Arcologies as practice?

From: Corwyn J. Alambar (
Date: Mon Jan 01 2001 - 14:09:02 MST

At one point I too was very much into the concept of arcologies - if nothing
else they were an incredibly efficient use of space and could help curb
some of the major problems facing urban centers today (sprawl, pollution
of all kinds, etc.) However, it's fairly clear that such a project is
nearly impossible in the current sociopolitical and economic climate.

However, consider the following: AN arcology is supposed to be self-contained,
with relatively low inputs and almost no waste outputs. One of the cardinal
ideas is effeciency in the use of space, effectively utilizing three dimensions
instead of just two as most of today's day-to-day architecture does. Another
is the notion of "centralized" recycling (i.e. recycling done on premises,
rather than being shipped out to a landfill or to a remote recycling facility,
as opposed to the usual meaning of the phrase "centralized" tends to spark
around here). Habitation for a large number of people, between 30,000 and
500,000, is built into the concepts of most of the pre-designed arcologies as
well, allowing for a large support population.

Now, consider space habitation, both in hostile gravity-well environments or
free-floating structures in orbit around some planetary or larger class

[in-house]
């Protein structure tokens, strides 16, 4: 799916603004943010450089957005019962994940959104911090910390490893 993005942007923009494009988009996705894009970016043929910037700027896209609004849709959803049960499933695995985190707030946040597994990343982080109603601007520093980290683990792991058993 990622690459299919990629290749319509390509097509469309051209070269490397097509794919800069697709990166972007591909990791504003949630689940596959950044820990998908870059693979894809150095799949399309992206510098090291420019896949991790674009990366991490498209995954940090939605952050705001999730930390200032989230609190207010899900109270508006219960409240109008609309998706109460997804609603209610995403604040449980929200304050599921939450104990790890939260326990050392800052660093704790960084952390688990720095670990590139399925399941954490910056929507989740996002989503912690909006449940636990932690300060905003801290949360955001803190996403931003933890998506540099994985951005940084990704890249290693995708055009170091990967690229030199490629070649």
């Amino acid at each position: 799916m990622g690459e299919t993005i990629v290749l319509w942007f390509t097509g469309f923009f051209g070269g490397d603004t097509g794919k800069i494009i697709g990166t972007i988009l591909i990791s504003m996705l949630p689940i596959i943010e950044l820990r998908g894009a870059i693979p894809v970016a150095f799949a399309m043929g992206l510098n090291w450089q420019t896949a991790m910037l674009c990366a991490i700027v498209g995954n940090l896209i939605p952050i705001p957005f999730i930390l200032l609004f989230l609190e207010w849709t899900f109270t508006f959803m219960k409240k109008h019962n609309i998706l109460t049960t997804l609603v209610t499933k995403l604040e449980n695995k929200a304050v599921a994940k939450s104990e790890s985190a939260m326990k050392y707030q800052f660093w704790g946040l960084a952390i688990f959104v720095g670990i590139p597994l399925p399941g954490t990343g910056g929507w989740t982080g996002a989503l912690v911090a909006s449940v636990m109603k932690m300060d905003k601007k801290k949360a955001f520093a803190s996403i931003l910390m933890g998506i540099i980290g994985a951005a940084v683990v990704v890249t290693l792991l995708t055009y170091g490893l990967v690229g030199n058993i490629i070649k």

object. Many of the same principles involved in arcologies are also present
in most of these larger environments, from the need to conserve space and
resources to the need to support a fairly large population. Certain
efficiencies of materials and production can be derived from planning for
arcology scale constructions that aren't really realizable here on Earth -
for example, providing for large-scale air circulation, dense radiation
shielding over a more limited surface area, and conservation og artificial
gravity (if necessary).

It would seem at first blush that pursing arcologies at all would be doomed
to some kind of failure. As a traditional urban planning technique, this is
indeed the case; however using them to assist in planning non-terrestrial
habitation would give a large number of benefits. In addition to providing
a testbed for social and industrial models in a space-based habitation, it
would als be useful in extending habitation here on earth into more hostile
environments, such as underwater (where, if you're outside the 21 mile limit,
you might be able to do something somewhat similar to the Oceania (sp?)
project (now defunct, I believe?) and possibly declare as an independent


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